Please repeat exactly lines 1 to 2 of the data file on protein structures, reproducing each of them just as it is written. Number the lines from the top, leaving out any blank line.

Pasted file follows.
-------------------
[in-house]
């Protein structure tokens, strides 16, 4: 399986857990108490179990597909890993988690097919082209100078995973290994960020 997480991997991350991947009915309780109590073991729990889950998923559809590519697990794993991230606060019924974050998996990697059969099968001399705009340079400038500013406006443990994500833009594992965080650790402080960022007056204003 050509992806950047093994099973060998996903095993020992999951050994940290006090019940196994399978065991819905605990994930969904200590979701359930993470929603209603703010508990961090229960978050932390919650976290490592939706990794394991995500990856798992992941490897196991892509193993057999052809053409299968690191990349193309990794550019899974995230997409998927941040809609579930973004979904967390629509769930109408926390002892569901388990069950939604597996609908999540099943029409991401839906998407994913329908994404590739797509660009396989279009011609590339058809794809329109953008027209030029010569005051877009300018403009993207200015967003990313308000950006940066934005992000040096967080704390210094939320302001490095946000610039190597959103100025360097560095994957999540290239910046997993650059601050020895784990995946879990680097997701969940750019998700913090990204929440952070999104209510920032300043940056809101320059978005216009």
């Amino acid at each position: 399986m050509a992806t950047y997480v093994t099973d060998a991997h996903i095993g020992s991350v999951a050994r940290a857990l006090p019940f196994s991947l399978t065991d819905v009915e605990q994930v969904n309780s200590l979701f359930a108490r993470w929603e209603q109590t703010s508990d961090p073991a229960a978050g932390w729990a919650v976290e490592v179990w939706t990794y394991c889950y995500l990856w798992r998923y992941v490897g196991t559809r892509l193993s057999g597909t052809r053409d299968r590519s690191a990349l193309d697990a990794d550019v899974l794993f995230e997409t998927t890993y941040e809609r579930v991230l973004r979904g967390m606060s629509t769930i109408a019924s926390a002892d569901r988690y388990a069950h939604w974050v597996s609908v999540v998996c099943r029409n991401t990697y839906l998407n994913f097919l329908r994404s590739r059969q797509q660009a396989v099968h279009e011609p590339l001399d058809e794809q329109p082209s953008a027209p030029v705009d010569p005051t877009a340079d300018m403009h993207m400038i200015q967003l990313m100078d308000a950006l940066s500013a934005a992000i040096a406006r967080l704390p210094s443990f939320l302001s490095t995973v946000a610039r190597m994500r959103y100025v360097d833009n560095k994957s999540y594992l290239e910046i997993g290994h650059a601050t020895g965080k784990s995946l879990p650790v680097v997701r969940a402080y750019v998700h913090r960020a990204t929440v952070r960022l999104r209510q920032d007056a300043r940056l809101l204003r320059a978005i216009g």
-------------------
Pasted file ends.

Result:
[in-house]
């Protein structure tokens, strides 16, 4: 399986857990108490179990597909890993988690097919082209100078995973290994960020 997480991997991350991947009915309780109590073991729990889950998923559809590519697990794993991230606060019924974050998996990697059969099968001399705009340079400038500013406006443990994500833009594992965080650790402080960022007056204003 050509992806950047093994099973060998996903095993020992999951050994940290006090019940196994399978065991819905605990994930969904200590979701359930993470929603209603703010508990961090229960978050932390919650976290490592939706990794394991995500990856798992992941490897196991892509193993057999052809053409299968690191990349193309990794550019899974995230997409998927941040809609579930973004979904967390629509769930109408926390002892569901388990069950939604597996609908999540099943029409991401839906998407994913329908994404590739797509660009396989279009011609590339058809794809329109953008027209030029010569005051877009300018403009993207200015967003990313308000950006940066934005992000040096967080704390210094939320302001490095946000610039190597959103100025360097560095994957999540290239910046997993650059601050020895784990995946879990680097997701969940750019998700913090990204929440952070999104209510920032300043940056809101320059978005216009």